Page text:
Company D of the Berrien Minute Men  (later reorganized as Company K) arrived on Sapelo Island in early October. Company D steamed from Savannah late Tuesday evening, October 8, 1861. Among the men of Company D were privates John W. Hagan, William A. Jones, and William Washington Knight, a son of Captain Levi J. Knight.  There was a wharf on the north end of Sapelo at the Chocolate Plantation, then owned by the Spalding family. But the steamboat landed Company D on the south end of Sapelo perhaps at the Spalding’s South End mansion. Company D disembarked at daybreak on Wednesday, October 9, 1861 and then proceeded to encamp at Camp Spalding.

Visiting the camp hospital, Private William W. Knight found of the Berrien men, “only three that were sick much. Several had been sick but were able to wait on themselves.”   William A. Jones was crippled with a severe infection on his knee.   Captain Levi J. Knight had been among the sickest, but was somewhat recovered. Assistant Surgeon William H. Way, of Thomas County, GA, was the only medical officer with the Regiment at the time.  William P. Clower would later serve as Surgeon of the Regiment.

Within an hour of landing at South End on Sapelo , Private Knight started the eight to ten mile trek to the camp of his father’s company on Blackbeard Island. He was accompanied by Sergeant John Isom, who was returning to Company C.

At the bivouac on Blackbeard island, Private Knight found his father still convalescing.  “Father looks very bad, but he is gaining strength very quickly,” he wrote.  No sooner had Pvt. Knight and Sgt. Isom arrived at the camp on Blackbeard, than Captain Knight’s company packed up and  marched back to Camp Spalding on the south end of Sapelo.  Pvt. Knight described the round trip as “seventeen miles, part of it the roughest country on this globe.”

The soldiers would spend the coming weeks establishing their camp and the routine of regimental life on their sea island outpost.

Related Posts:

 

Berrien Minute Men at Brunswick ~ July, 1861

Berrien County in the Civil War
Berrien Minute Men at Brunswick, July, 1861

Civil War letter of Robert Harris, 29th Georgia Regiment, while encamped at Brunswick, GA.

Civil War letter of Robert Hamilton Harris, 29th Georgia Regiment, while encamped at Brunswick, GA.

Even before the secession of Georgia, Levi J. Knight, pioneer settler of Ray City, GA, had gathered a company of men, styled the Berrien Minute Men, to serve as volunteer infantry.   Knight, an old Indian fighter, politicianrailroad investor, developer and social leader of south Georgia, anticipated of the formation of the Confederate States Army.  In the winter of 1860, he convened a meeting at Nashville, GA, seat of Berrien County which then included present day Lanier, Atkinson, Cook and Tift counties, as well as present day Berrien, where the company endorsed the Resolutions of the Berrien Minute Men.  In the spring of 1861, the Berrien Minute Men encamped and drilled at Nashville, GA.  On May 17, a Grand Military Rally was held at Milltown (now Lakeland), GA on behalf of the Berrien Minute Men.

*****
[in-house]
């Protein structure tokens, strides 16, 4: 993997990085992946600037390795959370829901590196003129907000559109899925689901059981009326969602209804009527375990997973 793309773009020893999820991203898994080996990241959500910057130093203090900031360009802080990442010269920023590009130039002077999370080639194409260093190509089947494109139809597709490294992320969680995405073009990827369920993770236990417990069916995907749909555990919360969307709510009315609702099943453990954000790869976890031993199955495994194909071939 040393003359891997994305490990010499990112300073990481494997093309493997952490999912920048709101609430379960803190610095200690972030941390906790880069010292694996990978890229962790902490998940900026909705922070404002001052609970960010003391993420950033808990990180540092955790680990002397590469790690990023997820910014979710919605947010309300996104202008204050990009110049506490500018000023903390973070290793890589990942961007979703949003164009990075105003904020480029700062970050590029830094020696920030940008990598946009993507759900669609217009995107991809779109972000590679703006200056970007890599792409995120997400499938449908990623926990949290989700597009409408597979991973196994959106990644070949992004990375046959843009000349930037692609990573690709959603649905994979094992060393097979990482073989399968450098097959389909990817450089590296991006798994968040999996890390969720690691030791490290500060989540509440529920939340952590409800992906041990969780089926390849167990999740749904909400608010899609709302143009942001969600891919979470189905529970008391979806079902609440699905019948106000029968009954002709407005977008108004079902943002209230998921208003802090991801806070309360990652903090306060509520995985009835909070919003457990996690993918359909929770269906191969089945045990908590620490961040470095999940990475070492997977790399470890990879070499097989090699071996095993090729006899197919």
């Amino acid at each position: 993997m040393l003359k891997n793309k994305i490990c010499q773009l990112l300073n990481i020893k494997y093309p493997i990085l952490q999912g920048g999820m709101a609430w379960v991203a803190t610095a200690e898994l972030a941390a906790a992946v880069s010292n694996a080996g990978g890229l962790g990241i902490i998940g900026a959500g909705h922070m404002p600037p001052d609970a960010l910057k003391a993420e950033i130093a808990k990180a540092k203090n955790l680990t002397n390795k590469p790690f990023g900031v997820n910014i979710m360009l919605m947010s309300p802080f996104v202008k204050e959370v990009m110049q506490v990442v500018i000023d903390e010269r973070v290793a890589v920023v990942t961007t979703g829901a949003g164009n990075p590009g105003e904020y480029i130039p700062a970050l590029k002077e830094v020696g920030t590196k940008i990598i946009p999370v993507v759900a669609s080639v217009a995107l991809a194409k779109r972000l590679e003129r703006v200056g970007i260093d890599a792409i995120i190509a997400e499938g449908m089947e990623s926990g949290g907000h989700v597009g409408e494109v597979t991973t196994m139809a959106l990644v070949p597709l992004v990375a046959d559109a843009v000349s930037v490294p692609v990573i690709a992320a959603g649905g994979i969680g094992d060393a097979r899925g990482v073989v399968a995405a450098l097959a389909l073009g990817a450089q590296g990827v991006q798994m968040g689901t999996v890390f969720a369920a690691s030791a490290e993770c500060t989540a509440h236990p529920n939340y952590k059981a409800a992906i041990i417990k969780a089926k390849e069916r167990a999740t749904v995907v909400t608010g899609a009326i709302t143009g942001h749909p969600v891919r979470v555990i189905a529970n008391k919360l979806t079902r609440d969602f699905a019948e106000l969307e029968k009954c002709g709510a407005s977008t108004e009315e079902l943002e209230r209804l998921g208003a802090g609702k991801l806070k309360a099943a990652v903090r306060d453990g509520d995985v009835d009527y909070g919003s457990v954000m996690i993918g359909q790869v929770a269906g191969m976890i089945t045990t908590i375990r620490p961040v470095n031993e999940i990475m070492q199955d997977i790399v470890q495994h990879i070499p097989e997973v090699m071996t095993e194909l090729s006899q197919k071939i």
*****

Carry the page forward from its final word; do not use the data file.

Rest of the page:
The following month, Knight’s company of Berrien Minute Men was ordered to  report for muster into the Thirteenth Regiment of Georgia Volunteers.

 

<em>Savannah Daily Morning News</em>, July 24, 1861 reports Berrien Minute Men have received orders to join the formation of the 13th Georgia Regiment, in replacement of  Colonel Paul J. Semmes regiment.  Semmes regiment, the 2nd GA Regiment, which had been on station at Brunswick, GA had been ordered to Virginia.

Savannah Daily Morning News, July 24, 1861 reports Berrien Minute Men have received orders to join the formation of the 13th Georgia Regiment, in replacement of  Colonel Paul J. Semmes regiment.  Semmes regiment, the 2nd GA Regiment, which had been on station at Brunswick, GA had been ordered to Virginia.

 

Savannah Daily Morning News
July 24, 1861
        The following named companies will compose the Thirteenth Regiment Georgia Volunteers, which will take the place of Colonel Semmes’ regiment, now under orders for Virginia, viz:
        Wiregrass Minute Men, Capt. C. W. Styles,
        Brunswick Riflemen, Captain B. F. Harris, Brunswick.
        Lowndes Volunteers, Capt. G. T. Hammond, Valdosta.
        Ochlocknee Light Infantry, Captain W. J. Young, Thomasville.
        St. Mary’s Volunteers, Capt. A. B. Dufour, Darien.
        Seaboard Guards, Captain John C. Nichols, Waynesville.
        Berrien Minute Men, Captain Levi J. Knight, Nashville.
        Piscola Volunteers, Captain William A. Lane, Quitman. –Atlanta Intelligencer, July 21st.

Per orders,  Captain L. J. Knight took his company of Berrien Minute Men to the Georgia coast where  they and other volunteer companies from south Georgia counties were garrisoned at Camp Semmes for the defense of the port at Brunswick, GA.  Camp Semmes, south of the city, had been established by Colonel Paul J. Semmes, commanding officer of  the 2nd Regiment Georgia Volunteer Infantry. The defense of Brunswick had been the responsibility of the 2nd Regiment until that unit was ordered to Virginia.

Around mid-June, General Lafayette McLaws, Brigadier General A. R. Lawton, and Captain William W. Echols  had visited Brunswick to inspect the troops at Camp Semmes.  Colonel Semmes and the 2nd Regiment had established security checkpoints for all vessels entering the port of Brunswick.

July 4, 1861 Colonel Semmes publishes a circular with requirements for all ships making port at Brunswick, GA. The Berrien Minute Men were among the companies detailed for defense of Brunswick.

July 4, 1861 Colonel Semmes publishes a circular with requirements for all ships making port at Brunswick, GA. The Berrien Minute Men were among the companies detailed for defense of Brunswick.